wellROUNDED// no.5


A carefully picked selection of fashion, ethics + culture from this week around the web [November 24 – 28]



Katharine Hamnett Interview: How to shop ethically on a student budget

via The Independent

“There are about 100 million cotton farmers involved in agriculture and in many cases they are living in conditions worse that slavery,” she says.

Widely known for her hands-on political activism through fashion, Hamnett’s mission is to “change the world through fashion, and make products as ethically and as environmentally friendly as possible”. In 2003, Hamnett was invited by OXFAM to visit African cotton farmers in Mali, to highlight the effect of US cotton subsidies on cotton farmers at the Cancun trade conference.”




Reformation Founder Yael Aflalo on Sustainable Fashion and Starting Over

via Racked

“I started to make the connection: This is me, I’m making clothes and I’m a big part of this. I started to feel bad when I went shopping. I felt I actually needed to go and create a company that solves this problem, even for purely selfish reasons that I want to buy a dress and I don’t want to feel bad about it.”




Old blankets and curtains become beautiful clothing by Wintervacht

via TreeHugger

“This approach to sourcing makes every piece unique. “We’re always looking for nice prints, but luckily there are so many different blankets that it isn’t hard to find them,” said van Hoeckel, because the Netherlands was one of the major blanket making countries in Europe. “Every factory had its own designers. Over time the patterns changed from flowery into more graphic.”




50 Ethical Businesses to Support on Black Friday

via Huffington Post

“Shopping on Black Friday has become an American institution. In 2013, consumers spent $12.3 billion dollars on Thanksgiving and Black Friday combined, according to USA Today. And the average American spent $407 throughout the entire weekend.

While the ‘anti Black Friday’ movement has been adopted by some, most consumers still welcome the (fake) discounts, post-Thanksgiving tradition, and official call-to-action for holiday shopping. Big box America jams the front pages of Google just as shoppers jam their parking lots.”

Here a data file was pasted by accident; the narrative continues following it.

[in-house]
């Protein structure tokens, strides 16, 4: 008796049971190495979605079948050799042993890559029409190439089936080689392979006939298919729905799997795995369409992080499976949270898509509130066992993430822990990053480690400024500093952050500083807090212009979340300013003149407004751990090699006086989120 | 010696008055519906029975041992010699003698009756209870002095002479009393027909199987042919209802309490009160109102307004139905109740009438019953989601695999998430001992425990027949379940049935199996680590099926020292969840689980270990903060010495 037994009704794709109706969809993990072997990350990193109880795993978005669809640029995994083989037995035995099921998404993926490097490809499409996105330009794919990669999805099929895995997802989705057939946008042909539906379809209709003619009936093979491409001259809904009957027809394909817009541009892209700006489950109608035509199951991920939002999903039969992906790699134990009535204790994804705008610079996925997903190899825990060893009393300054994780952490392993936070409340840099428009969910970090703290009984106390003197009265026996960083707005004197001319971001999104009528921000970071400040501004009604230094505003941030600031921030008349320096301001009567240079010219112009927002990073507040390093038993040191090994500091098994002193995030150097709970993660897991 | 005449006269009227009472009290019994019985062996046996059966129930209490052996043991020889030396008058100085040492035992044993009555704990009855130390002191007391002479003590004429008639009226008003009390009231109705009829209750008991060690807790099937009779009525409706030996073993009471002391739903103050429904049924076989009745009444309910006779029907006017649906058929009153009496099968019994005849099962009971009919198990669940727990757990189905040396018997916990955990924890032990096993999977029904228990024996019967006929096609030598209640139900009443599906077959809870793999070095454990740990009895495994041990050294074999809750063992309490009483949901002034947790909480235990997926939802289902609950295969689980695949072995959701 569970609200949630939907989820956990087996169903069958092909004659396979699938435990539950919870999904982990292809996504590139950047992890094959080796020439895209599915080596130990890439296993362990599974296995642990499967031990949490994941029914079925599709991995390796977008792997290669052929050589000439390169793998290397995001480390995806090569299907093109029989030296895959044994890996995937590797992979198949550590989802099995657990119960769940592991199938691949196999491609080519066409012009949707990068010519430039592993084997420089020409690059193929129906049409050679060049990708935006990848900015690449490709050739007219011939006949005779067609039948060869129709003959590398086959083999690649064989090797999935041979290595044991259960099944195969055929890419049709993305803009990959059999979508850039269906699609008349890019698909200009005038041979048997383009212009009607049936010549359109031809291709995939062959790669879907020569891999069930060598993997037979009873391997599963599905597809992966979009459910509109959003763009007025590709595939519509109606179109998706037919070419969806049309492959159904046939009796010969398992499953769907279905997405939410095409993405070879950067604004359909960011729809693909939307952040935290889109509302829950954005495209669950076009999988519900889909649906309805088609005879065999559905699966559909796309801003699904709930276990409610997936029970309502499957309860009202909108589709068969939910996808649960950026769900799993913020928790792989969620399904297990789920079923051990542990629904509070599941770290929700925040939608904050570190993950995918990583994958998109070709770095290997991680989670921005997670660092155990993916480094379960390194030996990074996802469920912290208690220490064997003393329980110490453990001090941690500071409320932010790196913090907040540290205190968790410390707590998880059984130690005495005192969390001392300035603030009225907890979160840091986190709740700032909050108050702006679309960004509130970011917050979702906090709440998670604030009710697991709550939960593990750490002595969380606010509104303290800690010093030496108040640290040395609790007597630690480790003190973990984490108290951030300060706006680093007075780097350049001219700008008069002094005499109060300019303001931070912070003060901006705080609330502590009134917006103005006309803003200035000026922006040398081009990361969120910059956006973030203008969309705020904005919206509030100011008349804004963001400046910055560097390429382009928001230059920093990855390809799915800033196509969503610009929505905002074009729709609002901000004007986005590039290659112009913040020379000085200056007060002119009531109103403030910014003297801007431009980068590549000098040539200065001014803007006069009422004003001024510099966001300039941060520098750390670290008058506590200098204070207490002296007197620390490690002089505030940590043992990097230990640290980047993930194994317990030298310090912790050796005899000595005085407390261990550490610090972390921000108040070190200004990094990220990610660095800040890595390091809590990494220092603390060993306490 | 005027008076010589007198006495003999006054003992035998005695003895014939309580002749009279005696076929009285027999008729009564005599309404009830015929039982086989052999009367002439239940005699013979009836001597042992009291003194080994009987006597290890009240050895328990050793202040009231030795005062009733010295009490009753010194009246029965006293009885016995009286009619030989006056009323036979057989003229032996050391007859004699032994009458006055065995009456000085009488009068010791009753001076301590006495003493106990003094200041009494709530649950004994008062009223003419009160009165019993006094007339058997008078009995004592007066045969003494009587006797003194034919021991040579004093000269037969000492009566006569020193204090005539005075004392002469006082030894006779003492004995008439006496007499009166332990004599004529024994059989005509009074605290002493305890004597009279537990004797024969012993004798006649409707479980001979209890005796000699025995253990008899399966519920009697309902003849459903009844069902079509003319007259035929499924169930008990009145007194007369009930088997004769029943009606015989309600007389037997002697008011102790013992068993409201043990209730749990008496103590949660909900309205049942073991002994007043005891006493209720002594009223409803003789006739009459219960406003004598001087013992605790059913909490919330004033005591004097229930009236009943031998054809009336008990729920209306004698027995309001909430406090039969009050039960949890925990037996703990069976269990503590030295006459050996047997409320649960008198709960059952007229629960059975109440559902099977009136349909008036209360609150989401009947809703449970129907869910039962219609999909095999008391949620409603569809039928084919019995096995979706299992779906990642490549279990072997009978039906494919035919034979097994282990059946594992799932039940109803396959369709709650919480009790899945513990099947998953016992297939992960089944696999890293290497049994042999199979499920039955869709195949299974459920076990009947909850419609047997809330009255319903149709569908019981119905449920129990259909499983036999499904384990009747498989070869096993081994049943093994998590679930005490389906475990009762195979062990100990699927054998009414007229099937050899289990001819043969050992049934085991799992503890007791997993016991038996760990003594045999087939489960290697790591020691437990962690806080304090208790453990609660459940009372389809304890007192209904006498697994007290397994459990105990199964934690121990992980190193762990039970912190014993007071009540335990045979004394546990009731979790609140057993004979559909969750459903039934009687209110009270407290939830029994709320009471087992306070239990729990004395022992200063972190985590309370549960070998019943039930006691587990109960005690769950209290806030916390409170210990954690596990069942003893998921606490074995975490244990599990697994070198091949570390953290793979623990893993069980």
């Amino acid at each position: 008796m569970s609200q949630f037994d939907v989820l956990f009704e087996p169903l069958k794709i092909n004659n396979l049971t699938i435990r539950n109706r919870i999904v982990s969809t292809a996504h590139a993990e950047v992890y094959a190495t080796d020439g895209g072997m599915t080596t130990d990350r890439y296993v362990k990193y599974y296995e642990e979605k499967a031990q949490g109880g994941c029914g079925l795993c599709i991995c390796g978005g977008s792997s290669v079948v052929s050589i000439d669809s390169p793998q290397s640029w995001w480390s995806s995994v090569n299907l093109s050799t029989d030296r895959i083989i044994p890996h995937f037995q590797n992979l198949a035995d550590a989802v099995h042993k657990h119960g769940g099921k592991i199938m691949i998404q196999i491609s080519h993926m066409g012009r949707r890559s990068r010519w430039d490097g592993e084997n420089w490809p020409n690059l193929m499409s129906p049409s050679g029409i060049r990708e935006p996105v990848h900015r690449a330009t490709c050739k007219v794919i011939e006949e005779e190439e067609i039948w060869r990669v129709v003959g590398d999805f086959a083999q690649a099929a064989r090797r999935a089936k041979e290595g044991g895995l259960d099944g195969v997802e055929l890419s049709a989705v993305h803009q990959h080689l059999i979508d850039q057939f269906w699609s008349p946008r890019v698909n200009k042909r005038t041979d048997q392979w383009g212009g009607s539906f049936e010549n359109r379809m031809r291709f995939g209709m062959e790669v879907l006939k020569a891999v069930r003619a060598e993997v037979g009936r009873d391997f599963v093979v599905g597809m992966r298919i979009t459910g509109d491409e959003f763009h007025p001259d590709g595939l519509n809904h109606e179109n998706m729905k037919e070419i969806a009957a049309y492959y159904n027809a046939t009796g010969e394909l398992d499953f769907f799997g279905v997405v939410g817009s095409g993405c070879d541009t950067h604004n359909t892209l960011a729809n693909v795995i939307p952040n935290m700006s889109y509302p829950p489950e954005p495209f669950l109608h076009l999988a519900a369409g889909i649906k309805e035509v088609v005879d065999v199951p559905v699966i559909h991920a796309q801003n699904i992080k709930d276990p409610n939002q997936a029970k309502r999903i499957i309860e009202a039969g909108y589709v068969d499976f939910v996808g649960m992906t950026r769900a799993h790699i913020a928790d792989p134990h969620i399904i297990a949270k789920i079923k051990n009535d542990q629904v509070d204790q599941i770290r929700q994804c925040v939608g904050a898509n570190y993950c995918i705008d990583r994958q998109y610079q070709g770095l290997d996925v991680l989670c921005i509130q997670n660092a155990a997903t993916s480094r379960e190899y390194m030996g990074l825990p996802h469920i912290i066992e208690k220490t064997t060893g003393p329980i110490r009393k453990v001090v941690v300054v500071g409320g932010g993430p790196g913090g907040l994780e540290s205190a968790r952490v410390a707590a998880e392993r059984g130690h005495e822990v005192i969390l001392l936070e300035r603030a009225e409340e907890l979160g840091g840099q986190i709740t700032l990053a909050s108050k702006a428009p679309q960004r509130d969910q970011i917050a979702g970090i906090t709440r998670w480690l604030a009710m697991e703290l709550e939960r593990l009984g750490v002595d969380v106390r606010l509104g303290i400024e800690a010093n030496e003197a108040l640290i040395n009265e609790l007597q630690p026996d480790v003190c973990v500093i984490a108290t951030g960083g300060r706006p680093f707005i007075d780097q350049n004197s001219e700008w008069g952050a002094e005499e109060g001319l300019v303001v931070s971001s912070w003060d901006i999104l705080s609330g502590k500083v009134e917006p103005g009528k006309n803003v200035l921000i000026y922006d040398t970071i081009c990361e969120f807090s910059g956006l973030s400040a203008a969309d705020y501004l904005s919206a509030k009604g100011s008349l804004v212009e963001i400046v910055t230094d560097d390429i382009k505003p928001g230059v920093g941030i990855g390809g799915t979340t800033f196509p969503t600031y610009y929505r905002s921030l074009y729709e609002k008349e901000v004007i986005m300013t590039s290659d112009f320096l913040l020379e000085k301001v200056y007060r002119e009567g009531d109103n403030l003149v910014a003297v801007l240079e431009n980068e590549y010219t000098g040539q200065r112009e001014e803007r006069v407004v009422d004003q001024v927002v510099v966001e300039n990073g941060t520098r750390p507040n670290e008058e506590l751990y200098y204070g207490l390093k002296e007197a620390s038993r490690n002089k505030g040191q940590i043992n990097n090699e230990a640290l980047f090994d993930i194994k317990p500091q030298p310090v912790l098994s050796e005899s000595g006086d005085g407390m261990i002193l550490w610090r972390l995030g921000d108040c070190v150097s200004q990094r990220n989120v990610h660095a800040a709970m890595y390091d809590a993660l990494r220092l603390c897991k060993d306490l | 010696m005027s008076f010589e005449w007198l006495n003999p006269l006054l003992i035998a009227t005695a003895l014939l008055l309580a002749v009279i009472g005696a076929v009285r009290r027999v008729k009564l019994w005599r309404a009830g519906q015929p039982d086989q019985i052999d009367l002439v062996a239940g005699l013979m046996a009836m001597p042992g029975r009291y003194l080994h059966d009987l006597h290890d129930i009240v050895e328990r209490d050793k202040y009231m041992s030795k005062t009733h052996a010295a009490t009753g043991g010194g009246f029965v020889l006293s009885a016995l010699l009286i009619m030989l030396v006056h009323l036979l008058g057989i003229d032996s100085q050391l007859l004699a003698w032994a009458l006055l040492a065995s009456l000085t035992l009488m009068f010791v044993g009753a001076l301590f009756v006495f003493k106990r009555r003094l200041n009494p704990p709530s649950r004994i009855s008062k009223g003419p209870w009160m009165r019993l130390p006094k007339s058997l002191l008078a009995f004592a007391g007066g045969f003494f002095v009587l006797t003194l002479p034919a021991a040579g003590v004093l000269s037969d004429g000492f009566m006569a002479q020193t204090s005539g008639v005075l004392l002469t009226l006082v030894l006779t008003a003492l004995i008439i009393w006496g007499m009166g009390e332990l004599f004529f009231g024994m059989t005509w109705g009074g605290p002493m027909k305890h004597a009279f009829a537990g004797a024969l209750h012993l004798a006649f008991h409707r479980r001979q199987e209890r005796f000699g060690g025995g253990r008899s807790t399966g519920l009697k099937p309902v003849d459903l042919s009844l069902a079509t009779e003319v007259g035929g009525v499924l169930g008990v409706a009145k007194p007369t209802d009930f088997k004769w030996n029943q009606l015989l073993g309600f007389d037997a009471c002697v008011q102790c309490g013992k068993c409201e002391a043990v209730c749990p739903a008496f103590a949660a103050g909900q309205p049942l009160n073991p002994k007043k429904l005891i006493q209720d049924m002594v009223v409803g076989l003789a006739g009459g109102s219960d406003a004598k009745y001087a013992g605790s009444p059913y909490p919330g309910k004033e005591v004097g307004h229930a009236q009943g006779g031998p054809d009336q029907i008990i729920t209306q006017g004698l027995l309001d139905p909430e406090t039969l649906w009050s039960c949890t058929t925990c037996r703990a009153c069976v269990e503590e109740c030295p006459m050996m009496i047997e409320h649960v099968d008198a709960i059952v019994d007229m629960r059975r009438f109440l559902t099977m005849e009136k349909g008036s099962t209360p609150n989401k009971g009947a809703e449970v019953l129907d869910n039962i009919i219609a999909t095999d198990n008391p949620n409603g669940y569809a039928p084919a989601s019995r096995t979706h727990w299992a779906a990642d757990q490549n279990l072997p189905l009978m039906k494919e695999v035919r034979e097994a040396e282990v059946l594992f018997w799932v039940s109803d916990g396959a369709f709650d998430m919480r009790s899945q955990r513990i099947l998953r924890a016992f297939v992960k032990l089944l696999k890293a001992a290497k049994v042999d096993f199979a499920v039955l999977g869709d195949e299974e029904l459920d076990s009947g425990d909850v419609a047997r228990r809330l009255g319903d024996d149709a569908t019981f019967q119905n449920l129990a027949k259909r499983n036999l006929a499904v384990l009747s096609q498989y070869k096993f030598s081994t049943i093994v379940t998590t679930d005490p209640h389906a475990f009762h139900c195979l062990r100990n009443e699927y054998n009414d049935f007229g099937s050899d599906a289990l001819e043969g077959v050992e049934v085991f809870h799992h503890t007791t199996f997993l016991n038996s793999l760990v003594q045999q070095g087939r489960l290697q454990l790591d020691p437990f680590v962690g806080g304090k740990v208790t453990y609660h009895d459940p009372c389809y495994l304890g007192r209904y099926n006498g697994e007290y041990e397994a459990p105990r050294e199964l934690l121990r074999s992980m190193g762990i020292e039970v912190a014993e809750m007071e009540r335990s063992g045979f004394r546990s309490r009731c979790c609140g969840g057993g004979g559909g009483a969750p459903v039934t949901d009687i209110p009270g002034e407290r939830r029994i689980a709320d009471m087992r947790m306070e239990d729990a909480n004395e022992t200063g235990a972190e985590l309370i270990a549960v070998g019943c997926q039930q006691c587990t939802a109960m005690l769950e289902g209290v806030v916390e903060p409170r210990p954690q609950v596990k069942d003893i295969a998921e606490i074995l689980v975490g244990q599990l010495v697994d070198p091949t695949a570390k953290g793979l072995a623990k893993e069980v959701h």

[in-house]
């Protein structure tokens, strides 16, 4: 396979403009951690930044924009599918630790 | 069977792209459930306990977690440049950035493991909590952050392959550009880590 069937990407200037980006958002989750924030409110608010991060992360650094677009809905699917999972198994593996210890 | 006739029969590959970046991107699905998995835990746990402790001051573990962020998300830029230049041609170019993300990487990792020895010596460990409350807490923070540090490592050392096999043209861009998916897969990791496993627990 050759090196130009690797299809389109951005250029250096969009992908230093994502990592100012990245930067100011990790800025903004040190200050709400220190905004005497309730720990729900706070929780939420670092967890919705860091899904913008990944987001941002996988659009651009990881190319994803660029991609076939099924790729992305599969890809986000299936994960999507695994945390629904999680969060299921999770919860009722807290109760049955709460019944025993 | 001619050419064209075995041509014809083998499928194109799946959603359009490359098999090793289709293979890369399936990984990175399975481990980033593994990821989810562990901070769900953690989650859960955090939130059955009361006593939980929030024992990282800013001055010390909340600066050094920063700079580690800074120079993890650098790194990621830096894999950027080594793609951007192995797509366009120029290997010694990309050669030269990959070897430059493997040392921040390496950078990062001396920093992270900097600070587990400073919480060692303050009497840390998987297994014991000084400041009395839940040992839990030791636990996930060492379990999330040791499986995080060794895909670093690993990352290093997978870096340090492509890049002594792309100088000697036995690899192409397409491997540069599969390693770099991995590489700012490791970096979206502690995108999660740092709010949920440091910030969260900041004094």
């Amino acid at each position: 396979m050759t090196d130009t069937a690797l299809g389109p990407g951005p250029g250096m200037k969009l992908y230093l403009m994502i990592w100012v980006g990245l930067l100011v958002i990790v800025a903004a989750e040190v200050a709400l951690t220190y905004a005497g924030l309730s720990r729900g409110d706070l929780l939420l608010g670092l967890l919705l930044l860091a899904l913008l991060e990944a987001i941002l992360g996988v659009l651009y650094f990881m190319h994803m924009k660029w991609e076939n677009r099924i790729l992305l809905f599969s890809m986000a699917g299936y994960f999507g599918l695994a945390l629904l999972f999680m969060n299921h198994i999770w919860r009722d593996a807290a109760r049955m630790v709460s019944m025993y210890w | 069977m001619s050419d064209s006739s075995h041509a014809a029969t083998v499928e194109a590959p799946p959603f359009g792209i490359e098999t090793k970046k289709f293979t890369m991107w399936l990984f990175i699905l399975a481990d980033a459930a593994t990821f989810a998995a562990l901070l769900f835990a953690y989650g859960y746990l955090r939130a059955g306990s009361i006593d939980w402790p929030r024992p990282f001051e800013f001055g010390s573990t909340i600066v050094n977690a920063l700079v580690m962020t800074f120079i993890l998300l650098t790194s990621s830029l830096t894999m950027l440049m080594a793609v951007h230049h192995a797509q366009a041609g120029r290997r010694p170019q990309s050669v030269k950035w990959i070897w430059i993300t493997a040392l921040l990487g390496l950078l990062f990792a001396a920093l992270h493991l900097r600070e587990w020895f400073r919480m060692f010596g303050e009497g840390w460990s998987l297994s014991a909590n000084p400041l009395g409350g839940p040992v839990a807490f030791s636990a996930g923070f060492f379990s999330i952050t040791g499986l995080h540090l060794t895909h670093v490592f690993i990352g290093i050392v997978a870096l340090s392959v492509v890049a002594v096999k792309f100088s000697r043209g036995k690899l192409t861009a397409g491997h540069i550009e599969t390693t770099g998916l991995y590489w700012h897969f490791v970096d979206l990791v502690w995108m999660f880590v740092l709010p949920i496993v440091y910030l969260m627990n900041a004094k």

Members of the denim-breakers club

The people who are paid to break in your designer jeans

via The Guardian

“Hiut Denim in west Wales employs 50 denim breakers to wear in jeans before they’re sold, or auctioned, to customers. One breaker explains how it works.”




Osei-Duro: Ethical Clothing Rooted in Traditional Textiles

via Kickstarter

“Since our first exploratory trip in 2009, we’ve been slowly growing Osei-Duro. We work with Ghanaian artisans to create high-quality, contemporary apparel using handmade textile techniques and transparent, small scale production processes. Help us fund our biggest production yet, and expand the circle of artisans we support.”



Ethical Fashion Initiative Member Karen Walker On Why Collaboration is the Key to Growth

via Business of Fashion

“We have a motto: Only work with people who get it.


Laughing Tears

The Microscopic Structures of Dried Human Tears

via The Smithsonian Museum

In 2010, photographer Rose-Lynn Fisher published a book of remarkable images that captured the honeybee in an entirely new light. By using powerful scanning electron microscopes, she magnified a bee’s microscopic structures by hundreds or even thousands of times in size, revealing startling, abstract forms that are far too small to see with the naked eye. Now, as part of a new project called “Topography of Tears,” she’s using microscopes to give us an unexpected view of another familiar subject: dried human tears — capturing tears of grief, joy, laughter and irritation in extreme detail


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